An innovative new regional masters curriculum in climate change and sustainable development, which aims to educate and train new generations of researchers, practitioners and decision-makers in the Southern African region to tackle one of the greatest challenges of our time, was launched in Pretoria in South Africa last week.
The curriculum, which represents the Southern African region’s first open access, inter-discipliinary masters curriculum and courseware, was developed by a collective of seven Southern African universities from five countries that came together through the Southern African Regional Universities Association or SARUA.
The curriculum, which emphasises co-production of knowledge and skills and competencies as key outcomes, is due to be rolled out next year.
The product of six years’ preparatory work on the part of SARUA with support from the Climate and Development Knowledge Network, the curriculum marks a pioneering step towards regional collaboration among academic institutions in the region, according to a press release.
The collective includes the Open University of Tanzania, Rhodes University in South Africa, Eduardo Mondlane University of Mozambique, the University of Mauritius, Sokoine University of Agriculture in Tanzania, the University of Namibia and the University of Cape Town in South Africa, the latter being the coordinating university.
The initiative forms part of the SARUA climate change and development programme, which is designed to build the capacity of the region’s universities to respond comprehensively and innovatively to the region’s climate change challenges via research, teaching, community engagement and policy outreach contributions.
Climate change has been identified as a significant threat to Southern Africa in particular, given the relatively high poverty levels and lack of development which prevails in the region. The Intergovernmental Panel on Climate Change Fifth Assessment Working Group II Report has estimated that Africa will experience adaptation costs of between US$20 billion and US$30 billion a year over the next decade, up to US$60 billion a year by 2030.
“The project is a great demonstration of our ability to collaborate in higher and tertiary education,” said Professor Primrose Kurasha, vice-chancellor of the Zimbabwe Open University and chairperson of SARUA, who spoke at the programme’s launch in Pretoria on Thursday evening.
The masters curriculum consists of three core modules, four elective modules and a research project.
It has been designed to allow individual universities to adapt the curriculum to their own needs and context.
The initiative includes an online platform for publishing and learning to develop a strong understanding of the knowledge, teaching, research and outreach implications of the external climate change development context in which each of the various contributors operate.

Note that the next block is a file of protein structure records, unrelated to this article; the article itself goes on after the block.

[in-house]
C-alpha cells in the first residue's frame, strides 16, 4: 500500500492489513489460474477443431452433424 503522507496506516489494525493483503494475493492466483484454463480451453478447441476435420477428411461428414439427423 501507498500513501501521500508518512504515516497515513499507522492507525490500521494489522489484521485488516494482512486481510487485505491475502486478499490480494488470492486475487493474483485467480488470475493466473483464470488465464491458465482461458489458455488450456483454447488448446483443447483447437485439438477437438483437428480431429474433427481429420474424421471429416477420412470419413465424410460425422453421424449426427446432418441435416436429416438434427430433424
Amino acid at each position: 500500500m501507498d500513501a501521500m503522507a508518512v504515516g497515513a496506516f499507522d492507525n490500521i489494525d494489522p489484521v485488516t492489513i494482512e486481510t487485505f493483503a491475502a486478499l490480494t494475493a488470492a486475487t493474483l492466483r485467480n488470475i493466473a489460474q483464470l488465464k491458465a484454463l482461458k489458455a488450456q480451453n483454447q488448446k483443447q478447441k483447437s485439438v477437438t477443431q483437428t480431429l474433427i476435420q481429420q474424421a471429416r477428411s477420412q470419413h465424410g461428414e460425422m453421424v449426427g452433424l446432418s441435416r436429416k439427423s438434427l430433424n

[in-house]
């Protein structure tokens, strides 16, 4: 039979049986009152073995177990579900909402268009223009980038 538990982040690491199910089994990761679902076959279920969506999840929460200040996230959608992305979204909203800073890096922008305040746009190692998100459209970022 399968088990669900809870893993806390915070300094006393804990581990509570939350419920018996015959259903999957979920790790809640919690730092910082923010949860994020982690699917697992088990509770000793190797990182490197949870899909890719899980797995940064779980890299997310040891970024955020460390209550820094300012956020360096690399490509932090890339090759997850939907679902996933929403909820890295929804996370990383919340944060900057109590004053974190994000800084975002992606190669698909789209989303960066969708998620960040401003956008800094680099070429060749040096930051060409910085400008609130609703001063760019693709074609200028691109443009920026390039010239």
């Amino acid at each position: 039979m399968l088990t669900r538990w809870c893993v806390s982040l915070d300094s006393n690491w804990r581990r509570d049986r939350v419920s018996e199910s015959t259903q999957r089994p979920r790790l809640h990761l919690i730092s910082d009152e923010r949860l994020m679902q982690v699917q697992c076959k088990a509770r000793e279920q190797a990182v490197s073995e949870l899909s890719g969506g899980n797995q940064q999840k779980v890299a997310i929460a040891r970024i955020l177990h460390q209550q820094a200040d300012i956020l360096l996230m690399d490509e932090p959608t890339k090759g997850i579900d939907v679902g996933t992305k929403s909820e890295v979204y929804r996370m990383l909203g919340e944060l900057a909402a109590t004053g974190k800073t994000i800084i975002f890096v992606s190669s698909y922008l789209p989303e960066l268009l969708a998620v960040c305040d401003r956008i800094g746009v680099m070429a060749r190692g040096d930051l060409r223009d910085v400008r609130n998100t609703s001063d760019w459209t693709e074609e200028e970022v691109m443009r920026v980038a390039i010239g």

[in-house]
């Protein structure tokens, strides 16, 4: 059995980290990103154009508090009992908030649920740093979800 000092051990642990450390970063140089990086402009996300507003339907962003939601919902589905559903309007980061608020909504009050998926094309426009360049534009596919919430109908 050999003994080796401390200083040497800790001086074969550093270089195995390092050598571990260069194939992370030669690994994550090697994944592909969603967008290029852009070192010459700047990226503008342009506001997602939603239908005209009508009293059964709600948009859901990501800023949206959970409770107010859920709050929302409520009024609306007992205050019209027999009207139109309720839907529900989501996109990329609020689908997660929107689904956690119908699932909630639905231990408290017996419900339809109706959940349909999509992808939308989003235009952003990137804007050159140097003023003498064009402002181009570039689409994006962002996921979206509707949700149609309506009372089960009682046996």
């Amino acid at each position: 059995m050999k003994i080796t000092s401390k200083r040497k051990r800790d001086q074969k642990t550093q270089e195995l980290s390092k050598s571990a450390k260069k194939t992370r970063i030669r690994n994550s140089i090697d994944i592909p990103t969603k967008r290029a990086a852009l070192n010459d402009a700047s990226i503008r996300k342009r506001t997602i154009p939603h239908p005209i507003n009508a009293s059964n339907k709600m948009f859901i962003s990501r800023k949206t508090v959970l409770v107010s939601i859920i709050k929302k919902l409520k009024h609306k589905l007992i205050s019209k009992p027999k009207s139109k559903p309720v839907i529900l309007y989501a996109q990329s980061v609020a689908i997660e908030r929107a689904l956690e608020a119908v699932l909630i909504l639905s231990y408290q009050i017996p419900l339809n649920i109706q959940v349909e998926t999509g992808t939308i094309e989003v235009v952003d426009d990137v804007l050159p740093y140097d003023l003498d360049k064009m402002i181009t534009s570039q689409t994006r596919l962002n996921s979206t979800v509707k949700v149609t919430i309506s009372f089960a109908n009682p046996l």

“Our ultimate aim is to achieve long-term and lasting behavioural changes when it comes to dealing with and managing the issues of climate change. This curriculum is our starting point,” said Kurasha.
“Many players were involved in drafting the curriculum – seven universities from five countries – and input has been received from over 100 strong regional review groups. Several curriculum development workshops were held across the region and focused on how the seven-module curriculum and courseware could be used and adapted for the different users in higher education.
“SARUA hosted two such workshops with 84 lecturers from 22 universities in September and November 2016 alone – that shows the capacity we have in the region,” she said.
In October 2010, SARUA held a leadership dialogue at the University of Mauritius to discuss the impacts of climate change on Southern Africa. Vice-chancellors agreed that universities could make a significant contribution to building the resilience of the region. A working group of deputy vice-chancellors was then tasked to develop a strategy and source funding for the plan to come up with the programme.
Rhodes University’s Professor Heila Lotz-Sisitka who was part of the process since inception and was a co-author of the SARUA Climate Change Counts mapping study, said the study was a significant milestone in the development of the curriculum.
"It's an amazing analysis of what the Southern African people are doing in the universities, a very important resource for all of us, said Lotz-Sisitka.
The mapping study, which was the first of its kind on the continent, if not the world, was the result of consultative workshops with academics as well as policy-makers, NGOs and community members in each SADC – Southern African Development Community – country. Stakeholders engaged not only with what was being taught in universities, but also with what needed to be taught, and what people knew about conditions in their countries.
“If you want to know who is doing what in Southern Africa in terms of climate change, it's in the mapping study. You can find professors across all of our universities doing incredibly innovative work. It highlights the fact that many of us don't know about each other. In Namibia there are sociologists working on climate change and gender issues, and in the University of Zambia there are some incredible academics working on the impact of climate change on malaria, health and water,” Lotz-Sisitka said.
Climate change curriculum – One step closer to harmonisation
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